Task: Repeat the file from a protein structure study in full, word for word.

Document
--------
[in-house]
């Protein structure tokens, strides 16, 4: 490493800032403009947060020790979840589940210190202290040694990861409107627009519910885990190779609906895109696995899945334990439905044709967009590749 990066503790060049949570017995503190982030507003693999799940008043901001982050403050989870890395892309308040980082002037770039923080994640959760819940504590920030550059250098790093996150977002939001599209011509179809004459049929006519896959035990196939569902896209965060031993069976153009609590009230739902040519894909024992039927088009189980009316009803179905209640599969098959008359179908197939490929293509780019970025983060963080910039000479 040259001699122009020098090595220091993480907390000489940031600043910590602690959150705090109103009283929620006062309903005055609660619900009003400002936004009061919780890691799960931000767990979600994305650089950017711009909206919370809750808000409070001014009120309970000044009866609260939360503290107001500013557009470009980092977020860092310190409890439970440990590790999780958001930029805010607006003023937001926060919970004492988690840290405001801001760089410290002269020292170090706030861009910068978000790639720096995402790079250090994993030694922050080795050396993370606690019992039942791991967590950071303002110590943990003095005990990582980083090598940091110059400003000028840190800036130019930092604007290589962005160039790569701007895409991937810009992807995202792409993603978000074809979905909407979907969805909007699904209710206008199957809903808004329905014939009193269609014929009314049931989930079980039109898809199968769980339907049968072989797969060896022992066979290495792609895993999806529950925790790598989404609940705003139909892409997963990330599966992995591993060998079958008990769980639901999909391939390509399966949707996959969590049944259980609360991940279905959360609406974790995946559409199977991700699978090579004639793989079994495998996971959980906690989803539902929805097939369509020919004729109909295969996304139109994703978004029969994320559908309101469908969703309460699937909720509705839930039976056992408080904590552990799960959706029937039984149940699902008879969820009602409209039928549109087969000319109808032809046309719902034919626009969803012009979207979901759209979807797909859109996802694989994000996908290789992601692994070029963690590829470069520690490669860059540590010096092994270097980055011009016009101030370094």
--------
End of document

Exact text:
[in-house]
């Protein structure tokens, strides 16, 4: 490493800032403009947060020790979840589940210190202290040694990861409107627009519910885990190779609906895109696995899945334990439905044709967009590749 990066503790060049949570017995503190982030507003693999799940008043901001982050403050989870890395892309308040980082002037770039923080994640959760819940504590920030550059250098790093996150977002939001599209011509179809004459049929006519896959035990196939569902896209965060031993069976153009609590009230739902040519894909024992039927088009189980009316009803179905209640599969098959008359179908197939490929293509780019970025983060963080910039000479 040259001699122009020098090595220091993480907390000489940031600043910590602690959150705090109103009283929620006062309903005055609660619900009003400002936004009061919780890691799960931000767990979600994305650089950017711009909206919370809750808000409070001014009120309970000044009866609260939360503290107001500013557009470009980092977020860092310190409890439970440990590790999780958001930029805010607006003023937001926060919970004492988690840290405001801001760089410290002269020292170090706030861009910068978000790639720096995402790079250090994993030694922050080795050396993370606690019992039942791991967590950071303002110590943990003095005990990582980083090598940091110059400003000028840190800036130019930092604007290589962005160039790569701007895409991937810009992807995202792409993603978000074809979905909407979907969805909007699904209710206008199957809903808004329905014939009193269609014929009314049931989930079980039109898809199968769980339907049968072989797969060896022992066979290495792609895993999806529950925790790598989404609940705003139909892409997963990330599966992995591993060998079958008990769980639901999909391939390509399966949707996959969590049944259980609360991940279905959360609406974790995946559409199977991700699978090579004639793989079994495998996971959980906690989803539902929805097939369509020919004729109909295969996304139109994703978004029969994320559908309101469908969703309460699937909720509705839930039976056992408080904590552990799960959706029937039984149940699902008879969820009602409209039928549109087969000319109808032809046309719902034919626009969803012009979207979901759209979807797909859109996802694989994000996908290789992601692994070029963690590829470069520690490669860059540590010096092994270097980055011009016009101030370094």